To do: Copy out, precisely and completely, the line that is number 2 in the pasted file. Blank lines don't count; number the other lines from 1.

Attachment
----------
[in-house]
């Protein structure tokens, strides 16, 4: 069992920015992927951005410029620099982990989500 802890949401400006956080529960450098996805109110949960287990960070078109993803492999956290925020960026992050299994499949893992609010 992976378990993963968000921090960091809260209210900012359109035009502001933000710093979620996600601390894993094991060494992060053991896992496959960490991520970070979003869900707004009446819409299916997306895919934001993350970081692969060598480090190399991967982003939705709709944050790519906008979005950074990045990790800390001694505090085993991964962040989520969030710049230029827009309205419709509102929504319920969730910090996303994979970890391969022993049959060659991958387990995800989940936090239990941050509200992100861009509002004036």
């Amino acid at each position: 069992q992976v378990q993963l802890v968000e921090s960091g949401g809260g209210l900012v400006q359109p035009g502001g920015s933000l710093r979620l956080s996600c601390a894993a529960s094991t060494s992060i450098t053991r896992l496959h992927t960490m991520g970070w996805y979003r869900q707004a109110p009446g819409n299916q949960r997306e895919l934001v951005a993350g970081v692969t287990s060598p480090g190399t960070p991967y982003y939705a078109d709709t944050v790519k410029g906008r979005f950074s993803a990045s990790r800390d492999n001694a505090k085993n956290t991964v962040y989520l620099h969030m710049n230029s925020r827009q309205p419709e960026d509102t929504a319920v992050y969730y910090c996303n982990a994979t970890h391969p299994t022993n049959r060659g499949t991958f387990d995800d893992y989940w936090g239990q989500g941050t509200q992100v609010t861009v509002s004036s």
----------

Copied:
């Protein structure tokens, strides 16, 4: 069992920015992927951005410029620099982990989500 802890949401400006956080529960450098996805109110949960287990960070078109993803492999956290925020960026992050299994499949893992609010 992976378990993963968000921090960091809260209210900012359109035009502001933000710093979620996600601390894993094991060494992060053991896992496959960490991520970070979003869900707004009446819409299916997306895919934001993350970081692969060598480090190399991967982003939705709709944050790519906008979005950074990045990790800390001694505090085993991964962040989520969030710049230029827009309205419709509102929504319920969730910090996303994979970890391969022993049959060659991958387990995800989940936090239990941050509200992100861009509002004036």